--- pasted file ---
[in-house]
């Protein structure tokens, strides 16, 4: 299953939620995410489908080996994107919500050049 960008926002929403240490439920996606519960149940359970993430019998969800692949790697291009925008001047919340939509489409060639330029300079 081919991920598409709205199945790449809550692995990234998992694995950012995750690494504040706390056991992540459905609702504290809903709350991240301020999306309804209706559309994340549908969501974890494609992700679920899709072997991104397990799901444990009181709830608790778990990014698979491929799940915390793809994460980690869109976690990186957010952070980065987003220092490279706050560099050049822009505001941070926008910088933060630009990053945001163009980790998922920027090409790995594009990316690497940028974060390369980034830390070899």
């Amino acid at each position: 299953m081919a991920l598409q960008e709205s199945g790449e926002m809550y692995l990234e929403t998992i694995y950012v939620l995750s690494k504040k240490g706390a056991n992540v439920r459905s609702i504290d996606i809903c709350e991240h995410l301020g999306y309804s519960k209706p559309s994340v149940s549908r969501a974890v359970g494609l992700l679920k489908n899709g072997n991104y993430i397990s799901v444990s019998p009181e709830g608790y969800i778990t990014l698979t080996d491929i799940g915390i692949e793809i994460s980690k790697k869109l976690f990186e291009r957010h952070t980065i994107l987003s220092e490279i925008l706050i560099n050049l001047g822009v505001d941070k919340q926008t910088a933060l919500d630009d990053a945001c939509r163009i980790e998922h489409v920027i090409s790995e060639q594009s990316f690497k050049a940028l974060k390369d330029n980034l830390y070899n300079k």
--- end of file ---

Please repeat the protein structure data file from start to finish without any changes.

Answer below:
[in-house]
């Protein structure tokens, strides 16, 4: 299953939620995410489908080996994107919500050049 960008926002929403240490439920996606519960149940359970993430019998969800692949790697291009925008001047919340939509489409060639330029300079 081919991920598409709205199945790449809550692995990234998992694995950012995750690494504040706390056991992540459905609702504290809903709350991240301020999306309804209706559309994340549908969501974890494609992700679920899709072997991104397990799901444990009181709830608790778990990014698979491929799940915390793809994460980690869109976690990186957010952070980065987003220092490279706050560099050049822009505001941070926008910088933060630009990053945001163009980790998922920027090409790995594009990316690497940028974060390369980034830390070899």
């Amino acid at each position: 299953m081919a991920l598409q960008e709205s199945g790449e926002m809550y692995l990234e929403t998992i694995y950012v939620l995750s690494k504040k240490g706390a056991n992540v439920r459905s609702i504290d996606i809903c709350e991240h995410l301020g999306y309804s519960k209706p559309s994340v149940s549908r969501a974890v359970g494609l992700l679920k489908n899709g072997n991104y993430i397990s799901v444990s019998p009181e709830g608790y969800i778990t990014l698979t080996d491929i799940g915390i692949e793809i994460s980690k790697k869109l976690f990186e291009r957010h952070t980065i994107l987003s220092e490279i925008l706050i560099n050049l001047g822009v505001d941070k919340q926008t910088a933060l919500d630009d990053a945001c939509r163009i980790e998922h489409v920027i090409s790995e060639q594009s990316f690497k050049a940028l974060k390369d330029n980034l830390y070899n300079k």